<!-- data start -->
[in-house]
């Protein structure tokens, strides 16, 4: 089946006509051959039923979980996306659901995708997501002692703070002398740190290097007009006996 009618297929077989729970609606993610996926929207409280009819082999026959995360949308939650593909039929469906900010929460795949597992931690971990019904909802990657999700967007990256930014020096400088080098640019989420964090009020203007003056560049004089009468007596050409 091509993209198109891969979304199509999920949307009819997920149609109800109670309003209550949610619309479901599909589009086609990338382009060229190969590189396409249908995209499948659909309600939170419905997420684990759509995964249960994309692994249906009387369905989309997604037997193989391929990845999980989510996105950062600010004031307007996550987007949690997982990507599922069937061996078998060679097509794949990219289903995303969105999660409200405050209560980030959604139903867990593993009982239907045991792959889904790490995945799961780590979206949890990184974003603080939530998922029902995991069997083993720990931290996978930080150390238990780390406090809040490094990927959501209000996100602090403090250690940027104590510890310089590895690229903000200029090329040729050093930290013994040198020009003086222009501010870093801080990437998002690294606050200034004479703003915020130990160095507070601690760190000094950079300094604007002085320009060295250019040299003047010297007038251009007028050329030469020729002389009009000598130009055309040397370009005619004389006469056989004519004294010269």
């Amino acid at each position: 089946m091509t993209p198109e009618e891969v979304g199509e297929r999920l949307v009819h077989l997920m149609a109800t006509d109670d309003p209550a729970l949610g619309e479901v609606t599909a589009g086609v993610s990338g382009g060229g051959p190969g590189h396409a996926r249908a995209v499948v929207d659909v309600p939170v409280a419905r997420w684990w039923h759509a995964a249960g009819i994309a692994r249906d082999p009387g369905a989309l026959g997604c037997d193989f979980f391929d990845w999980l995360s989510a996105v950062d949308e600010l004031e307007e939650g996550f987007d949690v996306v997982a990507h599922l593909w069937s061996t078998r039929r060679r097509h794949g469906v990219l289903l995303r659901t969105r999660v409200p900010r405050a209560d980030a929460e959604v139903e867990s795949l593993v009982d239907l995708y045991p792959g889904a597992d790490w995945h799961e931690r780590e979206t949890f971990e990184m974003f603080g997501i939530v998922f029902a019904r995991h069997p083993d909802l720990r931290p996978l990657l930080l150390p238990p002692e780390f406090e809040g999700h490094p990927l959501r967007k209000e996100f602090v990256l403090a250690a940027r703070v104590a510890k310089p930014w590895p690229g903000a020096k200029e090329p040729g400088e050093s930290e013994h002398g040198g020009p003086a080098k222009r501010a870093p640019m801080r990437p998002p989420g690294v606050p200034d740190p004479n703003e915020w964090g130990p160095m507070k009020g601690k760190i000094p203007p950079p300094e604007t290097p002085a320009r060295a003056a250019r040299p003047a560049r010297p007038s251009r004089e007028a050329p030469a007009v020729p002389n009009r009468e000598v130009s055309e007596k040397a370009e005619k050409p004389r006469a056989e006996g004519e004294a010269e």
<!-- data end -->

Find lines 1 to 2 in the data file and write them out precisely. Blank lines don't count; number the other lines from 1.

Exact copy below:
[in-house]
């Protein structure tokens, strides 16, 4: 089946006509051959039923979980996306659901995708997501002692703070002398740190290097007009006996 009618297929077989729970609606993610996926929207409280009819082999026959995360949308939650593909039929469906900010929460795949597992931690971990019904909802990657999700967007990256930014020096400088080098640019989420964090009020203007003056560049004089009468007596050409 091509993209198109891969979304199509999920949307009819997920149609109800109670309003209550949610619309479901599909589009086609990338382009060229190969590189396409249908995209499948659909309600939170419905997420684990759509995964249960994309692994249906009387369905989309997604037997193989391929990845999980989510996105950062600010004031307007996550987007949690997982990507599922069937061996078998060679097509794949990219289903995303969105999660409200405050209560980030959604139903867990593993009982239907045991792959889904790490995945799961780590979206949890990184974003603080939530998922029902995991069997083993720990931290996978930080150390238990780390406090809040490094990927959501209000996100602090403090250690940027104590510890310089590895690229903000200029090329040729050093930290013994040198020009003086222009501010870093801080990437998002690294606050200034004479703003915020130990160095507070601690760190000094950079300094604007002085320009060295250019040299003047010297007038251009007028050329030469020729002389009009000598130009055309040397370009005619004389006469056989004519004294010269």